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Tex Maule
February 13, 1967
A vindictive champion punished Ernie Terrell through 15 brutal rounds. He convinced remaining doubters that he is king of the heavies
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February 13, 1967

Cruel Ali With All The Skills

A vindictive champion punished Ernie Terrell through 15 brutal rounds. He convinced remaining doubters that he is king of the heavies

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Muhammad Ali, who has grown from a cheerful, ingenuous boy into a cruel man, proved beyond any question that he is the heavyweight champion of the world when he destroyed Ernie Terrell in Houston's Astrodome Monday night. He fought with �lan and power and with a consummate sense of timing and distance, and when the fight was over he had punished Terrell unmercifully.

It was a wonderful demonstration of boxing skill and a barbarous display of cruelty.

"I want to torture him," Ali said two days before the fight. "I want to give him the Patterson humiliation and punish him. A clean knockout is too good for him."

For the first six rounds of this one-sided match, Clay moved cautiously, staying well beyond the range of Terrell's long left hand. Terrell, surprisingly, looked a bit like an elongated Floyd Patterson, using the same peekaboo style that Patterson employs but lacking the flashy punching speed that allowed Patterson to be effective.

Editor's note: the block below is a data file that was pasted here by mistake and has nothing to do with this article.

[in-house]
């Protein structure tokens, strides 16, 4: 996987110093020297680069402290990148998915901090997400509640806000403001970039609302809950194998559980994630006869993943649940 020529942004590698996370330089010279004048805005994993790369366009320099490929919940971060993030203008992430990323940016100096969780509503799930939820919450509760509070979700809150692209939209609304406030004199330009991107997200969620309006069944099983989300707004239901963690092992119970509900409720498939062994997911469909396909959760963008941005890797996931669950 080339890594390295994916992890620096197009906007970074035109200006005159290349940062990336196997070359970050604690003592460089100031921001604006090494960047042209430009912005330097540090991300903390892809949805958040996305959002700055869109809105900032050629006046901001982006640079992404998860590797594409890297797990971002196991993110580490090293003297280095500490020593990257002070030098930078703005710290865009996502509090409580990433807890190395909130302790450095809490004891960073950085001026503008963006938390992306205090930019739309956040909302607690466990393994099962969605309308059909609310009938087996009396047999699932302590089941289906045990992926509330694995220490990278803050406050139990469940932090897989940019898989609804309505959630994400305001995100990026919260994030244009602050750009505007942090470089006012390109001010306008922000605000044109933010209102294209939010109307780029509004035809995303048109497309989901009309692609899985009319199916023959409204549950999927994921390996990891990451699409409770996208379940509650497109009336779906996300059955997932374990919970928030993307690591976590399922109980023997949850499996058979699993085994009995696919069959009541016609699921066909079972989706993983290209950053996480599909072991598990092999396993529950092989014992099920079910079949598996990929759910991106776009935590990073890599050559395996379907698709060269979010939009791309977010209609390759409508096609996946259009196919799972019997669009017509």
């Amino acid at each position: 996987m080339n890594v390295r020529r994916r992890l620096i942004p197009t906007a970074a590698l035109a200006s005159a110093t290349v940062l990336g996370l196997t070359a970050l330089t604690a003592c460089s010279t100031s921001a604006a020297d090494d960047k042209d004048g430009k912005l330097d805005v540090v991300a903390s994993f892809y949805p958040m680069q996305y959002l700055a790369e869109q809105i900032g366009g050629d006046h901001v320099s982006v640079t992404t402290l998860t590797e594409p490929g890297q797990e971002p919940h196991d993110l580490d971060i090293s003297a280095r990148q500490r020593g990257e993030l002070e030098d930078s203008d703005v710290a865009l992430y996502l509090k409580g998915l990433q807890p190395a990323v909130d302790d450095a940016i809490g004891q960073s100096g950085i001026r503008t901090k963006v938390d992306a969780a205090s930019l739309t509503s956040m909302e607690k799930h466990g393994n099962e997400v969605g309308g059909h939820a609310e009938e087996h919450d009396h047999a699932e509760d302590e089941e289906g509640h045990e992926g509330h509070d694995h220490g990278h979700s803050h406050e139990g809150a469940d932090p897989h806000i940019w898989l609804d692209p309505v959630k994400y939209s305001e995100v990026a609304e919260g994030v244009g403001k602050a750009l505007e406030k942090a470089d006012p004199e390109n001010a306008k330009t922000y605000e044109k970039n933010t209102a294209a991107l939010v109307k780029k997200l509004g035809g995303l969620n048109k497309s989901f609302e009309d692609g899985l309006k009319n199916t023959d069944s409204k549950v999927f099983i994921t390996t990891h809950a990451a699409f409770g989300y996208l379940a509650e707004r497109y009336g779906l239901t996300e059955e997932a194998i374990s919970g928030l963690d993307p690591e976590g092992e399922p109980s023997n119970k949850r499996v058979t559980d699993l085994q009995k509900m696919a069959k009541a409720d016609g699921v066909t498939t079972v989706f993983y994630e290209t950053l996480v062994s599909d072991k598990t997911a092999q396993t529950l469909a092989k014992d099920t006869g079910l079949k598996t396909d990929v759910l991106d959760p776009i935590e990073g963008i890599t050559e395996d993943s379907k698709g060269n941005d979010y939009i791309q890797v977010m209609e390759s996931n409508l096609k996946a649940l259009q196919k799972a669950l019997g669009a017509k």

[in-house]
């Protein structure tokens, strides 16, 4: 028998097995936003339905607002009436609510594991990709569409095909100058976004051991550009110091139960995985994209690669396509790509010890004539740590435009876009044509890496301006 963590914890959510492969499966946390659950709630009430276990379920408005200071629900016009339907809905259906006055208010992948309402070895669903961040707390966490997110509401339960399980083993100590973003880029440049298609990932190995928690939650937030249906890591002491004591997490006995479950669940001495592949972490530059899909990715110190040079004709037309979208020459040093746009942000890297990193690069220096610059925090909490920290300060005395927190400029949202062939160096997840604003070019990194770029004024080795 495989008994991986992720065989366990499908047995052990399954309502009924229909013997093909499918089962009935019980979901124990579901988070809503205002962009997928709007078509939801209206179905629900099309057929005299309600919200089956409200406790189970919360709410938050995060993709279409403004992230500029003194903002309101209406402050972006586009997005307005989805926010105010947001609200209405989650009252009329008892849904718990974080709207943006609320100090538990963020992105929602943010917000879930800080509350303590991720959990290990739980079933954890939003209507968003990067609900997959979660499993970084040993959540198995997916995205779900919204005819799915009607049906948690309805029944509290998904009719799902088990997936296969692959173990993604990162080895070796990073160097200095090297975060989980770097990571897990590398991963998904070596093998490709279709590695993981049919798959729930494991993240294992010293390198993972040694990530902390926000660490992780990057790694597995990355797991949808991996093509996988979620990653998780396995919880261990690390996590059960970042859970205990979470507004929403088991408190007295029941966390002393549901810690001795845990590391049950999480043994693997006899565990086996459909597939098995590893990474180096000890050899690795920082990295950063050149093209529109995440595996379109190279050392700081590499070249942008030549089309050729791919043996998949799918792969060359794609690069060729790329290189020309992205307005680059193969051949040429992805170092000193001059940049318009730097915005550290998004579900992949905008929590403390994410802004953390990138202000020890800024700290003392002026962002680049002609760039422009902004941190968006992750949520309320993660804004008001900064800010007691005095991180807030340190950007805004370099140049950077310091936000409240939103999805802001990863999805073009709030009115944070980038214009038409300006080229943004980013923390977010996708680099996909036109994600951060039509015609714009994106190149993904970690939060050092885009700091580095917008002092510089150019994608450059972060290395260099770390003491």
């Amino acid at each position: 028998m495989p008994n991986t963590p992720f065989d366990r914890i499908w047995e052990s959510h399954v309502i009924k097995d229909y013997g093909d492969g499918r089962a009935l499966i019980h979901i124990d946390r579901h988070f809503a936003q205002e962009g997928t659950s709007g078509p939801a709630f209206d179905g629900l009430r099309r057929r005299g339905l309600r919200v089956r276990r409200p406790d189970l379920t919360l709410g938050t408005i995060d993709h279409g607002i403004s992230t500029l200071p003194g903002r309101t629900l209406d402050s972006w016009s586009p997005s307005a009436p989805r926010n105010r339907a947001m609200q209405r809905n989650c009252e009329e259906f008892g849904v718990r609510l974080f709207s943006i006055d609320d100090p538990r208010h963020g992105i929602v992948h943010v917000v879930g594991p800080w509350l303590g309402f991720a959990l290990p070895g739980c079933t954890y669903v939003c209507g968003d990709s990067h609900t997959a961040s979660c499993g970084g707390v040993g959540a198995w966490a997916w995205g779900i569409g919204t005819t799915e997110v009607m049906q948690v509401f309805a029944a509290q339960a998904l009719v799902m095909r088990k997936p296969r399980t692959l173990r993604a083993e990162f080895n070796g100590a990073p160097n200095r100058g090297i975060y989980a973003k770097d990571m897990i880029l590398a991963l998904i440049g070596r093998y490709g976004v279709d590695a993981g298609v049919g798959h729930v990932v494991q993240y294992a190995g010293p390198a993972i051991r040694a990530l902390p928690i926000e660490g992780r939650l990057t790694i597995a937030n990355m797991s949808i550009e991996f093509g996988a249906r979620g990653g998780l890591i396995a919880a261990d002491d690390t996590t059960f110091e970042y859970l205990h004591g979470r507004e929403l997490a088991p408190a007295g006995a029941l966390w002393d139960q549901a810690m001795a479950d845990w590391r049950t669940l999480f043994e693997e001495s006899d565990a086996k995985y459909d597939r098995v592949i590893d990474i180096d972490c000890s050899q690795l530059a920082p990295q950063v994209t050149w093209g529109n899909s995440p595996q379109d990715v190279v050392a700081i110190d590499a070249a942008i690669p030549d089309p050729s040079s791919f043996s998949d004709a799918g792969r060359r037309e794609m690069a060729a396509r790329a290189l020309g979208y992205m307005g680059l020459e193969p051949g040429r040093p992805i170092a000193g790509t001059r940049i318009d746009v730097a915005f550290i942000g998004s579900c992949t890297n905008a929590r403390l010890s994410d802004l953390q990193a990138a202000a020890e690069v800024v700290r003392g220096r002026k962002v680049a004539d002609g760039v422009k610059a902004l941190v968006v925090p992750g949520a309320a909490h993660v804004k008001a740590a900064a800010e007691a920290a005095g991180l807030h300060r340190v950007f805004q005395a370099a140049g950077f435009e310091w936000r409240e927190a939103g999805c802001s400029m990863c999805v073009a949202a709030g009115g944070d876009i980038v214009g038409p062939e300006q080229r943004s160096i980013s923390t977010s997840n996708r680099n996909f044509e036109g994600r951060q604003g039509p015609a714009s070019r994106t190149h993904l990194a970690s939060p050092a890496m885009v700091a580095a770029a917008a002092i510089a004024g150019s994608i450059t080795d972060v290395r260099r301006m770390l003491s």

"He just came to survive," said Angelo Dundee, Clay's trainer. "You can't knock out a fighter if all he wants to do is last."

Terrell came to do more than to survive. In the past he has used his right hand only as a defense; against Ali, he tried several right hooks to the head and body in the early rounds and once or twice reached Ali's ribs with a right. But none of them did any damage.

In the earlier going, Terrell's peculiar stance—both hands held high and elbows close together in front of his belly—frustrated Clay's two-handed volleys to his head. He caught most of the blows on his gloves, and when Clay, acting on instructions from Dundee, shifted the attack to the belly, Terrell simply hunched over more and brought his elbows together. In these rounds Clay's most effective weapons were a right-or left-hand uppercut between Terrell's gloves. In the second round he opened a small cut under Terrell's left eye.

It seemed an inconsequential injury, and Terrell was still fighting strongly and well, scoring on those occasions when he could crowd Clay into the ropes. But, according to Terrell, Clay had damaged his eye so badly that he was unable to see clearly.

"He rubbed my eye against the top rope in the second round," Terrell said. "He rubbed one eye on the rope and put his thumb in the other eye, and for the rest of the fight I was seeing two or three of him. His speed didn't bother me and he didn't hurt me with his punching, but I couldn't see him."

If Terrell's vision was impaired from the second round on, the fact was not apparent immediately. He fought surprisingly well, and his peekaboo style seemed to puzzle Ali. Indeed, in the fourth round he hit Clay with the best punch he landed all night, a sharp, crisp right cross over a tentative Clay jab. Ali slid away along the ropes and countered with a left, but Terrell hit him again with the right before Ali could escape. Muhammad weathered a storm of lefts and rights in this exchange by beautiful shifts of his head and body. This was to be the last really good round Terrell had.

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